Oktoberfest Is Full Of History ... And Brews

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Oktoberfest marks its 200th anniversary. The German festival was first held in 1810 in Munich to celebrate the wedding of Bavarian Crown Prince Ludwig and Princess Therese of Saxe-Hildburghausen. The celebration has come a long way since then. Guest host Jacki Lyden speaks with Larry Hawthorne, author of "The Beer Drinker's Guide to Munich" about the event as well as brews recommended for those who are unable to get to Munich.


Some would call it art and others, debauchery. For most of us who have ever taken part in an Oktoberfest celebration, the annual event probably ranks somewhere in between. The official Munich Oktoberfest wrapped up last week, but today, this Tuesday, marks an important anniversary for the event. The infamous celebration that includes its share of imbibing liters of beer and consuming all kinds of wurst, as in bratwurst, and Bavarian delicacies, started 200 years ago today and its origins might surprise you.

Here to talk with me all things Oktoberfest is Larry Hawthorne. He's the author of "The Beer Drinker's Guide to Munich."

Larry, welcome to the program.

Mr. LARRY HAWTHORNE (Author, "The Beer Drinker's Guide to Munich"): It's good to be on.

LYDEN: Let's talk about the origin of Oktoberfest. How'd it start and where?

Mr. HAWTHORNE: Well, it goes to back to October 12, 1810. It was the royal wedding of Bavarian Crown Prince Ludwig. Later he became King Ludwig I, to Princess - this is a long name - Therese of Saxe-Hildburghausen. They had the wedding reception just outside of town in a field which today is about 104 acres, which is right in the middle of Munich. And they had such a great time. They had a horse race and they had obviously a lot of beer drinking. It was such a big hit, it went on for days, the bride and the groom had already left for the honeymoon and the band played on. They decided that with that kind of success they'd do it every year around the same time and that's where it is today.

LYDEN: So I haven't been to Oktoberfest in Munich. What's it like?

Mr. HAWTHORNE: It's the biggest beer keg party in the world, in the world's most beer-soaked city. This year, I believe, the early returns are that about 6.4 million celebrators showed up, they drank seven million liters of beer and had quite a bit of fun over the 17-day run.

LYDEN: Now, I understand that in Munich, if you go to Oktoberfest, all the beer is served in these one liter mugs, right?

Mr. HAWTHORNE: Yeah, it's a one size fits all, one liter mug, which is about 34 ounces. You can sometimes cheat a little bit if you order what they call a Weizen beer and you'll usually get that in a half liter glass. But other than that, youre going to get a liter of beer whether you like it or not.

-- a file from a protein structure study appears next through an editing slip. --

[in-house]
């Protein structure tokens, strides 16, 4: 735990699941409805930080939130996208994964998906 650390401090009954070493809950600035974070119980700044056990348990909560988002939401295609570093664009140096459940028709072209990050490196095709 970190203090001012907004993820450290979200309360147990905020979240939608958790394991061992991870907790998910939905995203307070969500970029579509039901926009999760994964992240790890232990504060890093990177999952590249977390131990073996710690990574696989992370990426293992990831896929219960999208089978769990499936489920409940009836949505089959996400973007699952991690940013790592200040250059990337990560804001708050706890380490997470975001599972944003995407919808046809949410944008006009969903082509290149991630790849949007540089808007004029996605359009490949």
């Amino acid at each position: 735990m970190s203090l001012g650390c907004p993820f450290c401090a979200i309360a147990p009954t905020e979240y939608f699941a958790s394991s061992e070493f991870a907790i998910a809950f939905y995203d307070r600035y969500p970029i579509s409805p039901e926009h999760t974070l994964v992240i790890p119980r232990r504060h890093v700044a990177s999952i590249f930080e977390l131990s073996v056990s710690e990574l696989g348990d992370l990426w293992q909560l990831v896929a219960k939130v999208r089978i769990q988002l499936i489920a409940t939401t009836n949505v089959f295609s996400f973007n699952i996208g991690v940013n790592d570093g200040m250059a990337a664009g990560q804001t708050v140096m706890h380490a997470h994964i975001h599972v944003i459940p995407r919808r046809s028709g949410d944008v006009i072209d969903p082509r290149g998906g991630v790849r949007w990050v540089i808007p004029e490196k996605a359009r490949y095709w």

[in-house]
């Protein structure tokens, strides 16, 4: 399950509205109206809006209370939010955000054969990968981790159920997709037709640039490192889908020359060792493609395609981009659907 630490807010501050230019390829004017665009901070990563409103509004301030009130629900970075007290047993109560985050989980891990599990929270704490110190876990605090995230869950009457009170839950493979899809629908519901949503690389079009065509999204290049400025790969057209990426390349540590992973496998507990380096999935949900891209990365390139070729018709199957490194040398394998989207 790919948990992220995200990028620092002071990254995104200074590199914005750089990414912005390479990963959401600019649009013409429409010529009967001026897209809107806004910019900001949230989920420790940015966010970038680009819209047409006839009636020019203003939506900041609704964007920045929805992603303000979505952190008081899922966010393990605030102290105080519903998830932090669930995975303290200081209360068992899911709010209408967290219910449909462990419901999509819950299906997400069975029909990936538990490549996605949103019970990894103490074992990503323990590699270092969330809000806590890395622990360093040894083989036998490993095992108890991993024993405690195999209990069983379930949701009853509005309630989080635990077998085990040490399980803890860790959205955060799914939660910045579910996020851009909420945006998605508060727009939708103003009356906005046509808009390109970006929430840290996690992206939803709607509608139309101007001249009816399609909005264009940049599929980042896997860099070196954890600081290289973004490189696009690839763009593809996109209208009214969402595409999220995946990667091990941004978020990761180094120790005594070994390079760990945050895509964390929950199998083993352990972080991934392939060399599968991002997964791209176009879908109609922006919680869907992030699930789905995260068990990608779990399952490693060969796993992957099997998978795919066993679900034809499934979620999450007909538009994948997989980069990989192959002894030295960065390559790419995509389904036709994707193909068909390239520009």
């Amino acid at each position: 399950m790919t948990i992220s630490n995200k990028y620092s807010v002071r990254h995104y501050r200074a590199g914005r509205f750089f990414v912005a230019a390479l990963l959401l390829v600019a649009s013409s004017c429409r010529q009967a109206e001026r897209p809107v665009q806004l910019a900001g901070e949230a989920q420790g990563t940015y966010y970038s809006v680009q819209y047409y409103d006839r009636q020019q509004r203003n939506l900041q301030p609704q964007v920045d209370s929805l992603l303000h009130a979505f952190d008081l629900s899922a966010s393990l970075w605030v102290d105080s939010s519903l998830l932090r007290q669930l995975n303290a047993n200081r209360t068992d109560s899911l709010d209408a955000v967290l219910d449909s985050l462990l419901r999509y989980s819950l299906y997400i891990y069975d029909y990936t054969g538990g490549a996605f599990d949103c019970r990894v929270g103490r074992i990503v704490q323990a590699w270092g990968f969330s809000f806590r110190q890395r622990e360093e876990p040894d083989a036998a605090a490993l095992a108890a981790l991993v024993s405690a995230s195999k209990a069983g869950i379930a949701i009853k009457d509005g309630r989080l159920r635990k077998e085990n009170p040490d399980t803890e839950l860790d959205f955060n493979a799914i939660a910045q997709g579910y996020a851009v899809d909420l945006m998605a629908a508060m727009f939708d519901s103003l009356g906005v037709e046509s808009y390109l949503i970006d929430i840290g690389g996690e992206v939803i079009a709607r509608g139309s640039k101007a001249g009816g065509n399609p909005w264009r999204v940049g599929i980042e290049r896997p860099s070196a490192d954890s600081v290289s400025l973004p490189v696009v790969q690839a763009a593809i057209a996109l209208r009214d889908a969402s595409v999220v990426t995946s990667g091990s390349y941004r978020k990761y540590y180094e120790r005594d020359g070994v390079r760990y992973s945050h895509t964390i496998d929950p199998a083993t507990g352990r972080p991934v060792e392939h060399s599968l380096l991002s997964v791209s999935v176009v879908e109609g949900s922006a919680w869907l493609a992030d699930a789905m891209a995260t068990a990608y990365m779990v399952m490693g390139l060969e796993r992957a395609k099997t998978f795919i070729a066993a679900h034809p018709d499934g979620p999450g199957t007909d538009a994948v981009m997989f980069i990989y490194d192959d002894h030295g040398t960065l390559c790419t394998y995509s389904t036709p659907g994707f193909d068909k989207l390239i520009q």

LYDEN: Hmm. So, since I didnt get to the Oktoberfest celebration in Munich, can you make some recommendations for those who might want to go to something stateside?

Mr. HAWTHORNE: Well, yeah, they're a lot of them. A lot of them now take place in October, having more to do with the name. The reason that they moved it up in Munich was because of the weather. You won't find an Oktoberfest in Munich that goes on beyond about October 7th. It always ends the first Sunday of October, wherever that lands.

LYDEN: So what's a good Munich-style brew if you want to get one here?

Mr. HAWTHORNE: Well, if you want to get one here you can always get one that's imported. But there's a brewery called Gordon Biersch and they are brewing Munich-style beers. Not coincidentally, the guy who is their main brewer, a Dan Gordon, he matriculated from a place on the outskirts of Munich called Weihenstephan, which happens to be the oldest active brewery. It goes back to about 1080, and it's the oldest school for brewers. He was graduated from that school and he took that knowledge and some yeast, which is important, to America, and he started brewing Gordon Biersch lagers.

LYDEN: Let me go back to Munich. At the Munich festival, music is a large, huge part of this, right?

Mr. HAWTHORNE: Yes, it is. Lots of traditional oompah bands, they call them, and blast music. And by the way, there's a few additions to that. One of the most popular ones being "Country Roads," if you remember that one by John Denver.

LYDEN: Mm-hmm.

Mr. HAWTHORNE: You know, almost expect that in any given tent, they're going to be playing that one a lot.

LYDEN: Did you get over there this year?

Mr. HAWTHORNE: Didnt make it this year. We had some personal things come up but we usually do make it every year.

LYDEN: Well, I'm sure you'll go again. Larry Hawthorne is the author of "The Beer Drinker's Guide to Munich." Thanks so much for joining us on the 200th anniversary of Oktoberfest.

Larry, prost.

Mr. HAWTHORNE: Thank you for having me.

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